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Weapons of Mass Destruction (WMD)


A Covert Reactor?

Does Iran have a plutonium production reactor, covertly hidden in some magic mountain unseen by outsiders? Or are the overt facilities the sum of Iran's program? In this provocative analysis, Mark Gubrud concludes that while Iran could hide a reactor, it probably has not. Construction of the heavy water plant at Arak is five years ahead of reactor construction because it take five years of heavy water production to accumulate sufficient heavy water for the reactor.

A plutonium production reactor similar in size to the existing reactor at Yongbyon in North Korea or the one that Iran has declared its intent to construct at Arak (adjacent to the existing heavy water plant that would appear to be intended for providing D2O needed by such a reactor) would be expected to produce some 20-40 MW of waste heat that could not be efficiently converted into electrical power and would have to be disposed of somehow.

A conventional assumption would be that the infrared signature of this waste heat would be readily observable by satellite and therefore such a reactor could not be operated covertly. This would indeed be the case if the heat were to be dissipated by conventional means such as a single large cooling tower or by discharging hot water into a nearby river at a single point. However, any analysis of the potential for covert construction (underground or disguised as another type of facility) and operation of a plutonium-production reactor would have to consider the possibility that unconventional means could be used to hide or disguise the waste heat.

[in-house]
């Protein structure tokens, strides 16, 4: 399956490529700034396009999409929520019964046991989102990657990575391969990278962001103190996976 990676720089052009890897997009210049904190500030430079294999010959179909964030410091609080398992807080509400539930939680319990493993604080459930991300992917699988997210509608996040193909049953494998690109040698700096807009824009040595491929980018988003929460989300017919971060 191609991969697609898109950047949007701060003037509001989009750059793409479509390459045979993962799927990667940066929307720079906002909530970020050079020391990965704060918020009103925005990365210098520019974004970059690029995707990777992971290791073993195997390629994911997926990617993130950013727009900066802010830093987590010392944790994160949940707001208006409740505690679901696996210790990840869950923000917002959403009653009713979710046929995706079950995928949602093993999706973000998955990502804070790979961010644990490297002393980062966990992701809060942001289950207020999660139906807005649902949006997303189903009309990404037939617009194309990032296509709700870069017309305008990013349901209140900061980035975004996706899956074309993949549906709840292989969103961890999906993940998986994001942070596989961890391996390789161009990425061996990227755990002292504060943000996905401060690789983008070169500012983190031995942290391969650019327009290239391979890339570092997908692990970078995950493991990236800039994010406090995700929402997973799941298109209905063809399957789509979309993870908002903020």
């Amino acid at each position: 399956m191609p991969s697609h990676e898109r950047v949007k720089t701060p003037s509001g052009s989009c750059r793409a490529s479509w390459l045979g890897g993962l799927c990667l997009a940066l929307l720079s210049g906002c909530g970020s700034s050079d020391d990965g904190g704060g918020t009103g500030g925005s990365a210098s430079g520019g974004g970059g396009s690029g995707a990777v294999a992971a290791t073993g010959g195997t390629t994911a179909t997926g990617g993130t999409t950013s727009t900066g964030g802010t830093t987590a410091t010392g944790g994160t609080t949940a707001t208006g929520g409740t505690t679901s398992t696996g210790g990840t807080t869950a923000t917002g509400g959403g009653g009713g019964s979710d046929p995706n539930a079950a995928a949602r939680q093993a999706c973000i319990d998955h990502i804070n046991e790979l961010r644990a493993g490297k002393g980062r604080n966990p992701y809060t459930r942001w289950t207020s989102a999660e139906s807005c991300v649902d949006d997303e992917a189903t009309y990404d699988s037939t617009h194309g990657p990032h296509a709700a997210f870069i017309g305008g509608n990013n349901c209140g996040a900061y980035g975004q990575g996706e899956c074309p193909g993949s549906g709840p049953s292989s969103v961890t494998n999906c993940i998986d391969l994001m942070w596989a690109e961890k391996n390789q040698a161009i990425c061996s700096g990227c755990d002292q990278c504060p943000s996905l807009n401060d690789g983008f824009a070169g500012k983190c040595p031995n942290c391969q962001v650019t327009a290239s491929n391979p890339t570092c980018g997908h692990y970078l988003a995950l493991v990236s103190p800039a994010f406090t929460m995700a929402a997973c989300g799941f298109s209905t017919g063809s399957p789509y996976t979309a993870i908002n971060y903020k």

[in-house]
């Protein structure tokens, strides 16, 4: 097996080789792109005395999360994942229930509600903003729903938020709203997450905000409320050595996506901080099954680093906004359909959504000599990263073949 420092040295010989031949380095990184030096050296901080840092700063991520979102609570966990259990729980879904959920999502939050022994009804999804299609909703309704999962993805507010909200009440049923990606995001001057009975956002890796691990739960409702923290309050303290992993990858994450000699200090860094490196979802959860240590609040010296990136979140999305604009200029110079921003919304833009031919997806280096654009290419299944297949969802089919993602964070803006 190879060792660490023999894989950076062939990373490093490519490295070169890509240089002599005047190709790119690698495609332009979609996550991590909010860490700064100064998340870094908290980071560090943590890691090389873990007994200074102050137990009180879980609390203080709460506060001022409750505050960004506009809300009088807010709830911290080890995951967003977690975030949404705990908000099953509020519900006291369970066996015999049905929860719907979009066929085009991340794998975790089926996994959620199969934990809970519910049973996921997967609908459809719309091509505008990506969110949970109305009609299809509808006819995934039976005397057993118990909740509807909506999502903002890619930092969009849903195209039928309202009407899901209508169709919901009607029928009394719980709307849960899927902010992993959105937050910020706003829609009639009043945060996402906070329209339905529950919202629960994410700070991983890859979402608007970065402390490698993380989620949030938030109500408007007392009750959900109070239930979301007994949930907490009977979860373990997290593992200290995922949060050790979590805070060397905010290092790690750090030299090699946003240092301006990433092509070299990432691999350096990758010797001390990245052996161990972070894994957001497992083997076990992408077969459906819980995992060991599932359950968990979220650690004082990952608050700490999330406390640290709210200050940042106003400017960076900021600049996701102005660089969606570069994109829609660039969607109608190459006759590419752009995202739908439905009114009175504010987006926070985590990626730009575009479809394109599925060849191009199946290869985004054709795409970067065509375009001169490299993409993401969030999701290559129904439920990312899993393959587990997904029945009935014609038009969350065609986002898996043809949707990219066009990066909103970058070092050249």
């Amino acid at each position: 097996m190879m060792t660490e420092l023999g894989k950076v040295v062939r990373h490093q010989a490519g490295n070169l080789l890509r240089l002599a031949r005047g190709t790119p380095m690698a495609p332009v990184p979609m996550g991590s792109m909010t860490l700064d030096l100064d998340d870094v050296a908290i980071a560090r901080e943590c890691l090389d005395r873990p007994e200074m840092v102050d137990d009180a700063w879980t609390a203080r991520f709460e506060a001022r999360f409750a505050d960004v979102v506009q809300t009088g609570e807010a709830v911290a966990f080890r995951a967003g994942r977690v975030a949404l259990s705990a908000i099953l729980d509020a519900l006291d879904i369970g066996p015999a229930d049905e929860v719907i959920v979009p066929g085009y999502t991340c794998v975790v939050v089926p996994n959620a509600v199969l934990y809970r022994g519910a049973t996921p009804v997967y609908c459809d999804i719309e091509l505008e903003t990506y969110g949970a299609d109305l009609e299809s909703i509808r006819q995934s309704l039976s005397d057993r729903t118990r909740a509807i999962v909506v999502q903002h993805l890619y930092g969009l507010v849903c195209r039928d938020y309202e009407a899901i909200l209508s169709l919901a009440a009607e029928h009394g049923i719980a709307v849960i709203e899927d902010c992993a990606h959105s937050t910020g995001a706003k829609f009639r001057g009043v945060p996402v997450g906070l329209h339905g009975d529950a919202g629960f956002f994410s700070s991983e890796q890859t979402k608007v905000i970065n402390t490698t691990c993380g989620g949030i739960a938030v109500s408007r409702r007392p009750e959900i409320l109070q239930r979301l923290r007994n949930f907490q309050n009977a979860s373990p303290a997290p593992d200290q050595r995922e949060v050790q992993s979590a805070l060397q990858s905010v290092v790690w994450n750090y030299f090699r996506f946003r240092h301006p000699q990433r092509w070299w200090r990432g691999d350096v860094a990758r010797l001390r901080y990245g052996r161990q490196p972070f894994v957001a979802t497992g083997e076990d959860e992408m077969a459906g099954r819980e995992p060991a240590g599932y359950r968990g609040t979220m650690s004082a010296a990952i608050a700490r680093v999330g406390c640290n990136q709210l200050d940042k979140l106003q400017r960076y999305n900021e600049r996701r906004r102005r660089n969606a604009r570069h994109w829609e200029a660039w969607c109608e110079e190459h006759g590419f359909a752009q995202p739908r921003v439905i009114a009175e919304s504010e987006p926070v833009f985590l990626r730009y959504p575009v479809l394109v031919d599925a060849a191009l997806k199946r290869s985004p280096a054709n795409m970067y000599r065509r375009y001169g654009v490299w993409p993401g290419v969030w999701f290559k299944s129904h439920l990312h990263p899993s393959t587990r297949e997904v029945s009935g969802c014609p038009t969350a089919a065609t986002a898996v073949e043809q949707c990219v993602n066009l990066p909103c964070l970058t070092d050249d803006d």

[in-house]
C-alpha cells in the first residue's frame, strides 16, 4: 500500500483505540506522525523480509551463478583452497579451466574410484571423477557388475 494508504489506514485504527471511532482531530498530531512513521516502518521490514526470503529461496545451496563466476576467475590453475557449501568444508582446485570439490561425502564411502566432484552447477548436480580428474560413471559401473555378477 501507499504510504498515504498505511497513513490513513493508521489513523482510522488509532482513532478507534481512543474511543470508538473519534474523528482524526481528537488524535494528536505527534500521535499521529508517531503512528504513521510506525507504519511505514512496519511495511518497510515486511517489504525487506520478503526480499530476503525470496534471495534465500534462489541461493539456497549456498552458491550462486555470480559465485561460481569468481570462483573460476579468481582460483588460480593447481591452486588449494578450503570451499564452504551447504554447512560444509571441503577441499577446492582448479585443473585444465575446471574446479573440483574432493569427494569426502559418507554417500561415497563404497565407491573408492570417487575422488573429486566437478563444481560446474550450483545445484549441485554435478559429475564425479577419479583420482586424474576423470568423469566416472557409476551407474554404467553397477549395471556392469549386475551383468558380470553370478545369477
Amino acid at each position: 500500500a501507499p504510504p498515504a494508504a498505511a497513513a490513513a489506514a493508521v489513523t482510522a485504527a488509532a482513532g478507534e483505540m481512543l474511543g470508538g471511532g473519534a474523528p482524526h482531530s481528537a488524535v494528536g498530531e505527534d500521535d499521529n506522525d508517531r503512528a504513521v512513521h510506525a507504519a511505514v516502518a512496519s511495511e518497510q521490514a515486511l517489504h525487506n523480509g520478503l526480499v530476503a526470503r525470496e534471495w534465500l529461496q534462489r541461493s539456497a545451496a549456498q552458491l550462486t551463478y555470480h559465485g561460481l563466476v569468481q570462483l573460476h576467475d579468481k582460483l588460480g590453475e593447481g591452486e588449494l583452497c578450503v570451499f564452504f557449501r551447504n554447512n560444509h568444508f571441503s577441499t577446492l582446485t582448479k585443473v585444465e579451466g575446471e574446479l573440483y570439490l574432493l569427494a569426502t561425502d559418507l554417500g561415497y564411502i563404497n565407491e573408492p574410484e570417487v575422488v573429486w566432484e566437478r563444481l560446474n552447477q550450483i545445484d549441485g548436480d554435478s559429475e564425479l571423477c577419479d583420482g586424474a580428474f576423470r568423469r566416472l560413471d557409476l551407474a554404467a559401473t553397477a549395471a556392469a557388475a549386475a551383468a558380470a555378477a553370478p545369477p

Covert construction and operation would significantly complicate and increase the cost of such a project, and would expose the facility to critical security risks if security measures that would normally be taken were forgone in order to avoid raising suspicions as to its true nature. Besides the heat release, there are additional signatures of reactor operation and plutonium separation, such as the release of particular isotopes as gases, contaminants of the reactor secondary coolant, or wastes from the chemical separation process, that could be difficult to fully control. However, the heat signature should not be impossible to conceal.